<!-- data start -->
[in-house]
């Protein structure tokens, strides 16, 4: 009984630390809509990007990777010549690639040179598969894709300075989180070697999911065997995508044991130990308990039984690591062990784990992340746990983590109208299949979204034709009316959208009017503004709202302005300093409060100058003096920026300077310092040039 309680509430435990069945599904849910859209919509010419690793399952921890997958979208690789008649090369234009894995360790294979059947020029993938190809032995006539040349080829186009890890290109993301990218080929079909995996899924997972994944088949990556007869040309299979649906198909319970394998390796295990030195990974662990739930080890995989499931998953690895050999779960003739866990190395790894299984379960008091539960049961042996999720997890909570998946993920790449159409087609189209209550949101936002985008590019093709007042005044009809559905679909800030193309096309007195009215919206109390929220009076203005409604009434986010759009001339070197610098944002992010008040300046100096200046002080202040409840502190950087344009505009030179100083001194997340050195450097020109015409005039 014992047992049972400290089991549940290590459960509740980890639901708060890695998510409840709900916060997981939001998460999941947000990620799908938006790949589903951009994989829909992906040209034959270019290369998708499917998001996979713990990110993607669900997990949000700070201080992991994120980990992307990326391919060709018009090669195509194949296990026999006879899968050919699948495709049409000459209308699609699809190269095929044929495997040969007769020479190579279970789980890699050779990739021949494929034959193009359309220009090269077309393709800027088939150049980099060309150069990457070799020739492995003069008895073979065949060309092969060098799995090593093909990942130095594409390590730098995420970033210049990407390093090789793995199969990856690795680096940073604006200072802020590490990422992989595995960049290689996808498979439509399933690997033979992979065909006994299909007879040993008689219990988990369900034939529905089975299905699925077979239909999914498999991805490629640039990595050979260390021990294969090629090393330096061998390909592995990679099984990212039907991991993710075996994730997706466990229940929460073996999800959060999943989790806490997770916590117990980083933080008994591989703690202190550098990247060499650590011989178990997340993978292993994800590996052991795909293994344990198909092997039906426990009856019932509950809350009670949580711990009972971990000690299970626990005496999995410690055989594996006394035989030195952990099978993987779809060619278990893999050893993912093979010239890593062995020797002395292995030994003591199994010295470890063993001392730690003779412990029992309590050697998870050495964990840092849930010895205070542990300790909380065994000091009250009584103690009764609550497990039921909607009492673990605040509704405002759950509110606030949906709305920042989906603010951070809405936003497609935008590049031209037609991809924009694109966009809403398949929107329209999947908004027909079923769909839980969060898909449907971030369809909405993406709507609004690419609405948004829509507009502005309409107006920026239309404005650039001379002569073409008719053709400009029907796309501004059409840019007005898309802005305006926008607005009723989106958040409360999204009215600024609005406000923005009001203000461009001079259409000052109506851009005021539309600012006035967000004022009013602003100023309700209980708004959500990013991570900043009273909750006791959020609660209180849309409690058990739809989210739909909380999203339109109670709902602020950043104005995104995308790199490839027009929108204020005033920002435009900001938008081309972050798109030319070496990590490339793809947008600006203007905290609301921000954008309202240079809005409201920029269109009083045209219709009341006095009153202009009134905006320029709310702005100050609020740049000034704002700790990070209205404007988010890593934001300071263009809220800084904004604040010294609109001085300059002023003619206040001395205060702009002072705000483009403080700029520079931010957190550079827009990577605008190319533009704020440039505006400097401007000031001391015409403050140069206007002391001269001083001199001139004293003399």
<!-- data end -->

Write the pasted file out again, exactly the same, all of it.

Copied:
[in-house]
């Protein structure tokens, strides 16, 4: 009984630390809509990007990777010549690639040179598969894709300075989180070697999911065997995508044991130990308990039984690591062990784990992340746990983590109208299949979204034709009316959208009017503004709202302005300093409060100058003096920026300077310092040039 309680509430435990069945599904849910859209919509010419690793399952921890997958979208690789008649090369234009894995360790294979059947020029993938190809032995006539040349080829186009890890290109993301990218080929079909995996899924997972994944088949990556007869040309299979649906198909319970394998390796295990030195990974662990739930080890995989499931998953690895050999779960003739866990190395790894299984379960008091539960049961042996999720997890909570998946993920790449159409087609189209209550949101936002985008590019093709007042005044009809559905679909800030193309096309007195009215919206109390929220009076203005409604009434986010759009001339070197610098944002992010008040300046100096200046002080202040409840502190950087344009505009030179100083001194997340050195450097020109015409005039 014992047992049972400290089991549940290590459960509740980890639901708060890695998510409840709900916060997981939001998460999941947000990620799908938006790949589903951009994989829909992906040209034959270019290369998708499917998001996979713990990110993607669900997990949000700070201080992991994120980990992307990326391919060709018009090669195509194949296990026999006879899968050919699948495709049409000459209308699609699809190269095929044929495997040969007769020479190579279970789980890699050779990739021949494929034959193009359309220009090269077309393709800027088939150049980099060309150069990457070799020739492995003069008895073979065949060309092969060098799995090593093909990942130095594409390590730098995420970033210049990407390093090789793995199969990856690795680096940073604006200072802020590490990422992989595995960049290689996808498979439509399933690997033979992979065909006994299909007879040993008689219990988990369900034939529905089975299905699925077979239909999914498999991805490629640039990595050979260390021990294969090629090393330096061998390909592995990679099984990212039907991991993710075996994730997706466990229940929460073996999800959060999943989790806490997770916590117990980083933080008994591989703690202190550098990247060499650590011989178990997340993978292993994800590996052991795909293994344990198909092997039906426990009856019932509950809350009670949580711990009972971990000690299970626990005496999995410690055989594996006394035989030195952990099978993987779809060619278990893999050893993912093979010239890593062995020797002395292995030994003591199994010295470890063993001392730690003779412990029992309590050697998870050495964990840092849930010895205070542990300790909380065994000091009250009584103690009764609550497990039921909607009492673990605040509704405002759950509110606030949906709305920042989906603010951070809405936003497609935008590049031209037609991809924009694109966009809403398949929107329209999947908004027909079923769909839980969060898909449907971030369809909405993406709507609004690419609405948004829509507009502005309409107006920026239309404005650039001379002569073409008719053709400009029907796309501004059409840019007005898309802005305006926008607005009723989106958040409360999204009215600024609005406000923005009001203000461009001079259409000052109506851009005021539309600012006035967000004022009013602003100023309700209980708004959500990013991570900043009273909750006791959020609660209180849309409690058990739809989210739909909380999203339109109670709902602020950043104005995104995308790199490839027009929108204020005033920002435009900001938008081309972050798109030319070496990590490339793809947008600006203007905290609301921000954008309202240079809005409201920029269109009083045209219709009341006095009153202009009134905006320029709310702005100050609020740049000034704002700790990070209205404007988010890593934001300071263009809220800084904004604040010294609109001085300059002023003619206040001395205060702009002072705000483009403080700029520079931010957190550079827009990577605008190319533009704020440039505006400097401007000031001391015409403050140069206007002391001269001083001199001139004293003399």